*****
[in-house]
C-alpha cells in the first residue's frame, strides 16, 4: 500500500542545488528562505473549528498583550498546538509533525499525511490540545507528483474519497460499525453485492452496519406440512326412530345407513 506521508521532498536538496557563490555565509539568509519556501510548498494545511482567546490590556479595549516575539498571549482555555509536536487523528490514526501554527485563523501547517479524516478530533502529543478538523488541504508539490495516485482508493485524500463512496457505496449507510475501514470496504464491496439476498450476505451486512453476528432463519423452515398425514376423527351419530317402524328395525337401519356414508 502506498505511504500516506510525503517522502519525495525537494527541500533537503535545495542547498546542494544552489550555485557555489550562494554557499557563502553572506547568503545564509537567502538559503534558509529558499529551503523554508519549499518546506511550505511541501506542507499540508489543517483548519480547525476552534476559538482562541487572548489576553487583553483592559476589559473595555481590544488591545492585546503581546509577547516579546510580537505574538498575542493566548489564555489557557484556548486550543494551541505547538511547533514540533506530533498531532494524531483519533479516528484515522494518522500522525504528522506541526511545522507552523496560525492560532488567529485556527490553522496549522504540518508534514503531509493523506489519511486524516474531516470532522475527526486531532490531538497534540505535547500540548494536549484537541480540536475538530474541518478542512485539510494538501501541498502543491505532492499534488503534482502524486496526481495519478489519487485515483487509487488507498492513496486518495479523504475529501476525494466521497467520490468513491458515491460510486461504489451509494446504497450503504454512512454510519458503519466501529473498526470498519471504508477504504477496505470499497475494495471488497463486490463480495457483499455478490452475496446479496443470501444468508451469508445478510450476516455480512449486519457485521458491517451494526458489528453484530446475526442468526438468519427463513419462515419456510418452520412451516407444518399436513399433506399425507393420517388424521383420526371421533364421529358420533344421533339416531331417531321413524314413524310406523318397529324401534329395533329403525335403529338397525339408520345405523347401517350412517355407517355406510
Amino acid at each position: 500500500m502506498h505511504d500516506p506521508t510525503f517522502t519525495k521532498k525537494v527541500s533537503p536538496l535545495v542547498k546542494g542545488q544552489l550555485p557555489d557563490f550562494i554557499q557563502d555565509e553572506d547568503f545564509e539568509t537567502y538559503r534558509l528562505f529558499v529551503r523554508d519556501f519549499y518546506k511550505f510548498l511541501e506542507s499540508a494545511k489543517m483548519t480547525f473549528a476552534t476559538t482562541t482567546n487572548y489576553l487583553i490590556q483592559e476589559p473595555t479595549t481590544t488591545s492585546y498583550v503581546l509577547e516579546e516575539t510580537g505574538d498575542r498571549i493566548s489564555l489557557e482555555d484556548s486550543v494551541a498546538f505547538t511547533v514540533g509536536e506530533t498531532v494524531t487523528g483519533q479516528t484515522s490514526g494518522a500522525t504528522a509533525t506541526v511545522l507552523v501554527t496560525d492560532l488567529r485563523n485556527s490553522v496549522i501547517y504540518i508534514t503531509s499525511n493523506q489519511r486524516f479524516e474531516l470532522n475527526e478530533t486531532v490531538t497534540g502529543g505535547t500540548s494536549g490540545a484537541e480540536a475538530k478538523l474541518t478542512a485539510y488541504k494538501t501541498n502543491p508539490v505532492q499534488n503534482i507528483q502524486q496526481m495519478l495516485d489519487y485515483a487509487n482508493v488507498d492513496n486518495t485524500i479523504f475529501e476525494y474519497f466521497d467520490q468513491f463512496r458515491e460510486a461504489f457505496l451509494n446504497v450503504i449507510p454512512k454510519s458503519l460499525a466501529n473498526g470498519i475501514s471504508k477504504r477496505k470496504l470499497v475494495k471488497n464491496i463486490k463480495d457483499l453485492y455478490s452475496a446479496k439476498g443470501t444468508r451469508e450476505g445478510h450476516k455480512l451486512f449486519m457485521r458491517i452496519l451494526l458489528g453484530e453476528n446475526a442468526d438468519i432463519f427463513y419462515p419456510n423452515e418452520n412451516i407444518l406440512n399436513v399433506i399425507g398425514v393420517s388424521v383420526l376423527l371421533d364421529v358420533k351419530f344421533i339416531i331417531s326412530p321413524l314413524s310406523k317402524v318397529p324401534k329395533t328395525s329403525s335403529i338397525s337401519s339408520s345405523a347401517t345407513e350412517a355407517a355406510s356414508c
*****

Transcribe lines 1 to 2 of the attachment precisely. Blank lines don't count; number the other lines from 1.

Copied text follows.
[in-house]
C-alpha cells in the first residue's frame, strides 16, 4: 500500500542545488528562505473549528498583550498546538509533525499525511490540545507528483474519497460499525453485492452496519406440512326412530345407513 506521508521532498536538496557563490555565509539568509519556501510548498494545511482567546490590556479595549516575539498571549482555555509536536487523528490514526501554527485563523501547517479524516478530533502529543478538523488541504508539490495516485482508493485524500463512496457505496449507510475501514470496504464491496439476498450476505451486512453476528432463519423452515398425514376423527351419530317402524328395525337401519356414508 502506498505511504500516506510525503517522502519525495525537494527541500533537503535545495542547498546542494544552489550555485557555489550562494554557499557563502553572506547568503545564509537567502538559503534558509529558499529551503523554508519549499518546506511550505511541501506542507499540508489543517483548519480547525476552534476559538482562541487572548489576553487583553483592559476589559473595555481590544488591545492585546503581546509577547516579546510580537505574538498575542493566548489564555489557557484556548486550543494551541505547538511547533514540533506530533498531532494524531483519533479516528484515522494518522500522525504528522506541526511545522507552523496560525492560532488567529485556527490553522496549522504540518508534514503531509493523506489519511486524516474531516470532522475527526486531532490531538497534540505535547500540548494536549484537541480540536475538530474541518478542512485539510494538501501541498502543491505532492499534488503534482502524486496526481495519478489519487485515483487509487488507498492513496486518495479523504475529501476525494466521497467520490468513491458515491460510486461504489451509494446504497450503504454512512454510519458503519466501529473498526470498519471504508477504504477496505470499497475494495471488497463486490463480495457483499455478490452475496446479496443470501444468508451469508445478510450476516455480512449486519457485521458491517451494526458489528453484530446475526442468526438468519427463513419462515419456510418452520412451516407444518399436513399433506399425507393420517388424521383420526371421533364421529358420533344421533339416531331417531321413524314413524310406523318397529324401534329395533329403525335403529338397525339408520345405523347401517350412517355407517355406510